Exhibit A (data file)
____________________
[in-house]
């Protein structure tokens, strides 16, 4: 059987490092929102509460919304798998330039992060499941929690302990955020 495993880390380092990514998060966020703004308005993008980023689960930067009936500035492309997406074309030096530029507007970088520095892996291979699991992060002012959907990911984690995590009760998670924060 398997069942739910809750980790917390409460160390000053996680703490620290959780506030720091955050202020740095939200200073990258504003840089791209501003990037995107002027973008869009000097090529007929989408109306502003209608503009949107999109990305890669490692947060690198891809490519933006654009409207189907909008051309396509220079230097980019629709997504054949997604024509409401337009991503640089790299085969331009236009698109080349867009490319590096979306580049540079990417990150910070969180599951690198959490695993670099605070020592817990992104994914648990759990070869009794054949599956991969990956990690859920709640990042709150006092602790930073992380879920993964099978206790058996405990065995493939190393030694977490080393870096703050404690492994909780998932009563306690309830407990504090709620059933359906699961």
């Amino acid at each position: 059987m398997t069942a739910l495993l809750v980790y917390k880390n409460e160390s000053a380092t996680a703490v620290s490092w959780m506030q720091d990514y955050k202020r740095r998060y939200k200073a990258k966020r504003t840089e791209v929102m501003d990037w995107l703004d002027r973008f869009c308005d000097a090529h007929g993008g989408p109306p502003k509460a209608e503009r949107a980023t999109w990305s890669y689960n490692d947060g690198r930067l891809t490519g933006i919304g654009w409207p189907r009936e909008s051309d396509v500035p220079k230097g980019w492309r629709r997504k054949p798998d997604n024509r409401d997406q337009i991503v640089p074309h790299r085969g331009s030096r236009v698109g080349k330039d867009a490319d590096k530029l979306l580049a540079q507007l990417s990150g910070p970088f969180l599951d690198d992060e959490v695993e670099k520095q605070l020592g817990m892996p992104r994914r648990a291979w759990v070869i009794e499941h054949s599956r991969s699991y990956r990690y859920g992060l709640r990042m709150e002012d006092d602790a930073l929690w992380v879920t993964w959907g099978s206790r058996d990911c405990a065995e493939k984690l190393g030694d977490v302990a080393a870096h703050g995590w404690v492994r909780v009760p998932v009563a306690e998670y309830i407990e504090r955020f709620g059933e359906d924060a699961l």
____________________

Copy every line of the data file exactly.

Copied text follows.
[in-house]
């Protein structure tokens, strides 16, 4: 059987490092929102509460919304798998330039992060499941929690302990955020 495993880390380092990514998060966020703004308005993008980023689960930067009936500035492309997406074309030096530029507007970088520095892996291979699991992060002012959907990911984690995590009760998670924060 398997069942739910809750980790917390409460160390000053996680703490620290959780506030720091955050202020740095939200200073990258504003840089791209501003990037995107002027973008869009000097090529007929989408109306502003209608503009949107999109990305890669490692947060690198891809490519933006654009409207189907909008051309396509220079230097980019629709997504054949997604024509409401337009991503640089790299085969331009236009698109080349867009490319590096979306580049540079990417990150910070969180599951690198959490695993670099605070020592817990992104994914648990759990070869009794054949599956991969990956990690859920709640990042709150006092602790930073992380879920993964099978206790058996405990065995493939190393030694977490080393870096703050404690492994909780998932009563306690309830407990504090709620059933359906699961």
């Amino acid at each position: 059987m398997t069942a739910l495993l809750v980790y917390k880390n409460e160390s000053a380092t996680a703490v620290s490092w959780m506030q720091d990514y955050k202020r740095r998060y939200k200073a990258k966020r504003t840089e791209v929102m501003d990037w995107l703004d002027r973008f869009c308005d000097a090529h007929g993008g989408p109306p502003k509460a209608e503009r949107a980023t999109w990305s890669y689960n490692d947060g690198r930067l891809t490519g933006i919304g654009w409207p189907r009936e909008s051309d396509v500035p220079k230097g980019w492309r629709r997504k054949p798998d997604n024509r409401d997406q337009i991503v640089p074309h790299r085969g331009s030096r236009v698109g080349k330039d867009a490319d590096k530029l979306l580049a540079q507007l990417s990150g910070p970088f969180l599951d690198d992060e959490v695993e670099k520095q605070l020592g817990m892996p992104r994914r648990a291979w759990v070869i009794e499941h054949s599956r991969s699991y990956r990690y859920g992060l709640r990042m709150e002012d006092d602790a930073l929690w992380v879920t993964w959907g099978s206790r058996d990911c405990a065995e493939k984690l190393g030694d977490v302990a080393a870096h703050g995590w404690v492994r909780v009760p998932v009563a306690e998670y309830i407990e504090r955020f709620g059933e359906d924060a699961l």